Yes, Ireland were punished by a poor decision by the touch judge in yesterday's RBS Six Nations game against Wales, but no it is not the reason that they lost the game.
Ireland continued in the same mistake ridden manor that they had entered the game with. Poor decisions and execution both on and off the field have made this one of the most underwhelming campaigns in recent rugby memory for Irish fans.
Unfortunately the blame falls on one man's shoulders.
In Declan Kidney's current role as Irish head coach, he holds a similar responsibility to his team that Harry Truman held to America when he coined the phrase The Buck stops here.
It's difficult to criticize such a decorated coach like Kidney and especially difficult to criticize him as a fellow Munster man knowing all he has done in the past. It would be ignorant for me not to.
Kidney has been making odd decisions since this Six Nations begun. He has persisted with underperforming players such as Gordon D'Arcy, Luke Fitzgerald and Paddy Wallace.
D'Arcy showed from day one that he isn't capable of playing at International level anymore. His inclusion in the starting lineup could be seen as a loyalty thing but loyalty should not exist in any sport. Two of the most successful sides in the world come to mind when I think of loyalty; The New Zealand All Blacks and the New England Patriots.
The All Blacks don't give a damn about reputation or what you've done in the past. You can either play rugby and help the team or you can't, simple as that. The Patriots under Bill Belichick have never kept a player who didn't give them the complete value for money that they were paying. Players like Deion Branch(traded) and Tedy Bruschi(cut) come to mind.
D'Arcy has held his place to the detriment of the Irish team. It's not like there weren't other options available to Kidney. Early on Kidney didn't have many other viable options but once Tommy Bowe and Andrew Trimble returned, he could have vastly improved the team with changes. The one change he did make was bringing back Bowe to the wing which obviously was the right choice. What didn't happen however was the inclusion of Trimble.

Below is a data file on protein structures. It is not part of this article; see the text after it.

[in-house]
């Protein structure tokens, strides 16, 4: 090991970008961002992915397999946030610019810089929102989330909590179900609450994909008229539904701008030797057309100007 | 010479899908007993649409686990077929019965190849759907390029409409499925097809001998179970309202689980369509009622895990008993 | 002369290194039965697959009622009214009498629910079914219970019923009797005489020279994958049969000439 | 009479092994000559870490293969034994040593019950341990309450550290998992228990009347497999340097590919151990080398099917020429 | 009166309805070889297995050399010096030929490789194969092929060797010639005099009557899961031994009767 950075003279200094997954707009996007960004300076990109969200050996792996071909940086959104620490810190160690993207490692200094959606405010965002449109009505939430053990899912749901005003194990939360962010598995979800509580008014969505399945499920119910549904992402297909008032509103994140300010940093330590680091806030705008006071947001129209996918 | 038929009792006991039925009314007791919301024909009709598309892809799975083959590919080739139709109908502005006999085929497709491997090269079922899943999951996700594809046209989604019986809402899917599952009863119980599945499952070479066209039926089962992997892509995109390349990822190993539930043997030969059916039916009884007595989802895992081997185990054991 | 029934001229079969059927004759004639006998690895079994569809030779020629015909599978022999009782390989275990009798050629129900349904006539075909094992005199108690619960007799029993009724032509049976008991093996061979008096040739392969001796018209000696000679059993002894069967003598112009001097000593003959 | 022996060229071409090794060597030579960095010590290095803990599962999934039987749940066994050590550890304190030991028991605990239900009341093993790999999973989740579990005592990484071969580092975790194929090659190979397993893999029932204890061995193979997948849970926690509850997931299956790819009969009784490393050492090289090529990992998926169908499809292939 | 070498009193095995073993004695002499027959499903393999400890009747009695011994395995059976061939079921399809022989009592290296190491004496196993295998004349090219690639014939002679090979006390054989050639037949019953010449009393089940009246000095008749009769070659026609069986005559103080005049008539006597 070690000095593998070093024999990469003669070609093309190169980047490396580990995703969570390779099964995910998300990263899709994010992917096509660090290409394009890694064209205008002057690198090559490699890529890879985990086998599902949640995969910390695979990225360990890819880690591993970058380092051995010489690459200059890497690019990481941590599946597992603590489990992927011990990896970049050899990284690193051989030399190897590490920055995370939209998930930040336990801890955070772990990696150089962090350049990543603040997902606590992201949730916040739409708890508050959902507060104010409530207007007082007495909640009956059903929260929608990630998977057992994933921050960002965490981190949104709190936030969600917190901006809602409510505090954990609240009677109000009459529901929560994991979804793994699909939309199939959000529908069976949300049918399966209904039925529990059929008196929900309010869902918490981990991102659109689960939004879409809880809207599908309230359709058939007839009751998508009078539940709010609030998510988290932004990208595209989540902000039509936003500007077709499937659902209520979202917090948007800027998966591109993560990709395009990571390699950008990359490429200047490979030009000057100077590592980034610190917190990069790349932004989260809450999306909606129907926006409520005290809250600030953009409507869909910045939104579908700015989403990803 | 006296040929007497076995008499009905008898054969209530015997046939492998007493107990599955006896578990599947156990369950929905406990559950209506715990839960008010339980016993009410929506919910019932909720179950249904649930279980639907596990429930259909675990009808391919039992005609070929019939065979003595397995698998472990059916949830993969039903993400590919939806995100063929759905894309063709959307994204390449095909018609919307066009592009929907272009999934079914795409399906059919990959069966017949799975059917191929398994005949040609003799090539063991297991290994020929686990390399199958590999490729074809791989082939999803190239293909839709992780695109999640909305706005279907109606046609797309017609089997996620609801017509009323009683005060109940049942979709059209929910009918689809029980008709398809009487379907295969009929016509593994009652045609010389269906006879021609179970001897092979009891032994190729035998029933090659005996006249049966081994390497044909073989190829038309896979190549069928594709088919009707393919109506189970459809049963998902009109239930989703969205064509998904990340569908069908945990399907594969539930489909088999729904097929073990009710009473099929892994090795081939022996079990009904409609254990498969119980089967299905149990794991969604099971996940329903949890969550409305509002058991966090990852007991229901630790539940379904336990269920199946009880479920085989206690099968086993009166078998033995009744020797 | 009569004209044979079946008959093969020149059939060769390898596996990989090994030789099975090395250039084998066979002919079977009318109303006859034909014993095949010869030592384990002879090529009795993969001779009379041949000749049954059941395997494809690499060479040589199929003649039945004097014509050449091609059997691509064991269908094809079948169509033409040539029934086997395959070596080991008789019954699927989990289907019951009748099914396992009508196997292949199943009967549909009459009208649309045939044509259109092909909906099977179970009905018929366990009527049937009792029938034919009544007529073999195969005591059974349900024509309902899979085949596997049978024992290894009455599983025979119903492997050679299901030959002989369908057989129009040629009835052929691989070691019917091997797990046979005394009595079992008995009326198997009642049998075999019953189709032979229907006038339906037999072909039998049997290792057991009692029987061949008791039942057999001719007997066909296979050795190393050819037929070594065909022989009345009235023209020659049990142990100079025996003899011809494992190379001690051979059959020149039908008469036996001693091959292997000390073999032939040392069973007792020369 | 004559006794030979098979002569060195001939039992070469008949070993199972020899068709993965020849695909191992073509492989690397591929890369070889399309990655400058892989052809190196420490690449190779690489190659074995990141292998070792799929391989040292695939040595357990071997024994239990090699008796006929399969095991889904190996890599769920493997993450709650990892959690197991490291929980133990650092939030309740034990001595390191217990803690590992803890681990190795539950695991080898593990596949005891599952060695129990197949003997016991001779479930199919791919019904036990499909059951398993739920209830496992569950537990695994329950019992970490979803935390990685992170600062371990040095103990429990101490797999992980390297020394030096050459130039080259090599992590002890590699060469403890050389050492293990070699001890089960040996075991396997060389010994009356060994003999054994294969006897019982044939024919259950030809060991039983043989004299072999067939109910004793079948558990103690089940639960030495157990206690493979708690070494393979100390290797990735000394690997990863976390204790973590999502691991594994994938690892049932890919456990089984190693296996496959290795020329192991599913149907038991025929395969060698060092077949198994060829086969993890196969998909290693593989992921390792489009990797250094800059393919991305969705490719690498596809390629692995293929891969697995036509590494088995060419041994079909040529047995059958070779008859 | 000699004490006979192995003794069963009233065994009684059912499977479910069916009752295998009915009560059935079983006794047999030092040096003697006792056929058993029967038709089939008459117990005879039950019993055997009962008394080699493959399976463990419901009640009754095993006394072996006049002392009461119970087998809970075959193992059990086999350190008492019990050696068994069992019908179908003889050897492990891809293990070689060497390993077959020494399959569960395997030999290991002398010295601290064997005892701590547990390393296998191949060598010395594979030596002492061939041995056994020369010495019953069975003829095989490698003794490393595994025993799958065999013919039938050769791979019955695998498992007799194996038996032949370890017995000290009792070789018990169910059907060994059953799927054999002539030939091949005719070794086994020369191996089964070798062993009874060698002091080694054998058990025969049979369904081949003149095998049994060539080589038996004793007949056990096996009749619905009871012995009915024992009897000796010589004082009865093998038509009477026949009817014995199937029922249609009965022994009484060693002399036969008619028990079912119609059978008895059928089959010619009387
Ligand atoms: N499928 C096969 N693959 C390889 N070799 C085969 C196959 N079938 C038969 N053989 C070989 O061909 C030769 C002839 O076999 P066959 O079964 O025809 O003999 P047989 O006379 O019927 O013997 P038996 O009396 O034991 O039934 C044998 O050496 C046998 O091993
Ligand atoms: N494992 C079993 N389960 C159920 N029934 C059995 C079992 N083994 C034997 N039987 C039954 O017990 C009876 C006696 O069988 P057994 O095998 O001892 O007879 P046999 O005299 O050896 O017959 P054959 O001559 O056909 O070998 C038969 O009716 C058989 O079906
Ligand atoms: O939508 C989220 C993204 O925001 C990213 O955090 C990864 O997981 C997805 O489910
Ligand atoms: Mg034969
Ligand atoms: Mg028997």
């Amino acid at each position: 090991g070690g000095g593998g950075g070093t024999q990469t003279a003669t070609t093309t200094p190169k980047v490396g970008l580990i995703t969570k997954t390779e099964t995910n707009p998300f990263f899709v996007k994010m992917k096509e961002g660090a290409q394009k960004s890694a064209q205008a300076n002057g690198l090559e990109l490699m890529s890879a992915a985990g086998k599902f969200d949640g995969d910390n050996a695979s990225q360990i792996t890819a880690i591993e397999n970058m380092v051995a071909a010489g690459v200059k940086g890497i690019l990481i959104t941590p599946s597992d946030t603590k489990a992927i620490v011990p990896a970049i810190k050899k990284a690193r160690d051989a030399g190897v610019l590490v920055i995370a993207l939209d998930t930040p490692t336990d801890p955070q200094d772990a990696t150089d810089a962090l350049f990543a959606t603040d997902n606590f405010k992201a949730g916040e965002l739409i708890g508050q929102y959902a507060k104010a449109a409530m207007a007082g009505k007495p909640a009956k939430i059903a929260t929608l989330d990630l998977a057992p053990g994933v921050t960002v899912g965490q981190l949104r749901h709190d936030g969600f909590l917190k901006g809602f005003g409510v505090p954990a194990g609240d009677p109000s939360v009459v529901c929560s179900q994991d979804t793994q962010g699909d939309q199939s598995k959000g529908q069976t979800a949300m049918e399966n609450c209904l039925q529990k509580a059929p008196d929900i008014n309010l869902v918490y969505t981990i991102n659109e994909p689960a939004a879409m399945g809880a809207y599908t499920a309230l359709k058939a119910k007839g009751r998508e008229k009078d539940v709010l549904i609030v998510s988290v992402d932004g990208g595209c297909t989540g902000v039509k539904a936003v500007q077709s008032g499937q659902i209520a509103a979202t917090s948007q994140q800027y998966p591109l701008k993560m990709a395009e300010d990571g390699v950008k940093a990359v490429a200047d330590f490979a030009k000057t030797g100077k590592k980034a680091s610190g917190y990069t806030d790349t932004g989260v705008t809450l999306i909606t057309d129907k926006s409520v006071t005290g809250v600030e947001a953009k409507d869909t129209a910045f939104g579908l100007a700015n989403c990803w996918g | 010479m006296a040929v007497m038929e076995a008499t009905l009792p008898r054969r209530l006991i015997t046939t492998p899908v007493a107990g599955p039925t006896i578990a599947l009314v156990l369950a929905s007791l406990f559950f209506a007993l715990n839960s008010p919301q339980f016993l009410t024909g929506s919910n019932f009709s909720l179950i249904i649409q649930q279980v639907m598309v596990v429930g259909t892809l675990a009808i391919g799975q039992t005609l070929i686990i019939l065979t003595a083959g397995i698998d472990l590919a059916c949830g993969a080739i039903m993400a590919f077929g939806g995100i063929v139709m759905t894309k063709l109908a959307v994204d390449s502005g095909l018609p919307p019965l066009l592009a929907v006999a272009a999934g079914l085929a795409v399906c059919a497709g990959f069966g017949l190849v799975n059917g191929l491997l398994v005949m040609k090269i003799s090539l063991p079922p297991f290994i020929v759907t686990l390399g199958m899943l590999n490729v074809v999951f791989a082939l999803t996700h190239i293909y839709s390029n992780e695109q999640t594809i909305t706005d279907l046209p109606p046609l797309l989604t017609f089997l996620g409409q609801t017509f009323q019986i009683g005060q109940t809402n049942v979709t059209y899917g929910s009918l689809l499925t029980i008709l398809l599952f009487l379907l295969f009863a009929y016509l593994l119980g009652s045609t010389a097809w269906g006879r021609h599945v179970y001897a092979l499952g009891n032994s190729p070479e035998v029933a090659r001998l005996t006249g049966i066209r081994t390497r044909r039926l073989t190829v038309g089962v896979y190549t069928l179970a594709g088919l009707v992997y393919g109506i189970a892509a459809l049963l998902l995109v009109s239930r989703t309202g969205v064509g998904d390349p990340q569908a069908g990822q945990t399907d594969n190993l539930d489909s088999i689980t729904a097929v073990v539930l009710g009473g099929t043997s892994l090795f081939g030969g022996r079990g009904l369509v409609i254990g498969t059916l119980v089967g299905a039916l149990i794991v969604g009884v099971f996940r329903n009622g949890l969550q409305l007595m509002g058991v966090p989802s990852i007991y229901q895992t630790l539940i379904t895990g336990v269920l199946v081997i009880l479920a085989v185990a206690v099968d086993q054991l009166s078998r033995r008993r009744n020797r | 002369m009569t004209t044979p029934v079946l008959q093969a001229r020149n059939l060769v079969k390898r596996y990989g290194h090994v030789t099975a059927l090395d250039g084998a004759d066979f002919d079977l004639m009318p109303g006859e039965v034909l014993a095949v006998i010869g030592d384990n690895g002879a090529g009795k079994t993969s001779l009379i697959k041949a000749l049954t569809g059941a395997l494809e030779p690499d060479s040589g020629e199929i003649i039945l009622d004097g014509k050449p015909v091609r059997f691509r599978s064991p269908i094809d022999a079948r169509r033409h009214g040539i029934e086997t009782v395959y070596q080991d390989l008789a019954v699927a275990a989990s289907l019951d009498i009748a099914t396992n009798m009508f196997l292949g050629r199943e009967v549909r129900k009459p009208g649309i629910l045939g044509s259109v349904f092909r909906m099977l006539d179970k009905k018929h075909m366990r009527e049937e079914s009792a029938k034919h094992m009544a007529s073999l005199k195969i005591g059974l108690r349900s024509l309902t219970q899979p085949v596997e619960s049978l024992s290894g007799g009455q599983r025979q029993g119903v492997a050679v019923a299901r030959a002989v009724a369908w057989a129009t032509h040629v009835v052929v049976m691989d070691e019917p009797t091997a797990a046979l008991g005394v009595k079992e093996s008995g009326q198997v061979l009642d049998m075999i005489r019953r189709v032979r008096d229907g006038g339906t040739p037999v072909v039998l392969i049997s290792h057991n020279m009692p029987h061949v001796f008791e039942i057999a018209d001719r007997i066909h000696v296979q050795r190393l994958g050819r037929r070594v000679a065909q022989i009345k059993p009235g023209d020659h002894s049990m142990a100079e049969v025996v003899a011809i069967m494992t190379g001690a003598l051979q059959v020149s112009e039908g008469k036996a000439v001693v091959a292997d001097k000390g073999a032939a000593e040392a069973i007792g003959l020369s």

Trimble could have solved 1 or even 2 of the Irish teams issues. Had he played in the center he would have been an instant upgrade over Gordon D'Arcy creating a powerful combination with Brian O'Driscoll. In recent years he has played more on the wing which would have meant Keith Earls would move to the center his position for Munster more often than not.
Kidney's persistence to stay loyal to D'Arcy was not in the best interests of the team.
Luke Fitzgerald is one of Ireland's best young rugby players. He has a great rugby mind and runs outstanding lines off the ball. He is not however a reliable fullback. Playing fullback negates any of the good that comes from Fitzgerald's play and he has very little value to the team at that point. One of Gavin Duffy, Earls or Paddy Wallace should have been at least tested ahead of Fitzgerald.
The other major point of contention that has emerged from this campaign is Kidney's substitution method; He doesn't appear to have one.
Firstly, his selection of substitutions was atrocious. Dennis Leamy, who started the first game against Italy, offers nothing to the team that isn't already on the field in abundance. Leamy is a lesser version of Sean O'Brien and David Wallace. A dynamic back row forward like Shane Jennings would have allowed Ireland to change their strategy and actually make an impact on the game rather than just add fresh legs off the bench.
The reasons why Paddy Wallace shouldn't have been in the squad in this article apply throughout every game of the Six Nations.
Secondly, the timing of his substitutions were more often than not puzzling. Most notbaly, the withdrawal of Ronan O'Gara yesterday when Ireland were in the ascendancy for Jonathan Sexton completely backfired on Kidney. Sexton sliced his first kick from hand out of touch before missing a crucial penalty from almost in front of the posts. Leo Cullen's 7 second showing against the French reminded me of the time Arsene Wenger would bring on Ray Parlour a few years ago in order to get him enough appearances to qualify for a medal: forced and pointless.
Ireland's Six Nations campaign is essentially over. Not because of poor officiating or bias from referees but because of poor decisions and execution. This isn't the time to push the panic button and fire Kidney, but he's certainly lost the swagger that came with winning the Grand Slam with this team.
Every Irish fan, including myself, will be hoping that this team can turn things around in time for the World Cup in New Zealand later this year.
Optimistically, remember the last World Cup and how we entered that with such high expectations. Maybe lower expectations will serve to help us this time around and relieve some of the pressure on the Irish players.
Food & Drink
An Irish recipe repertoire essential - simple delicious colcannon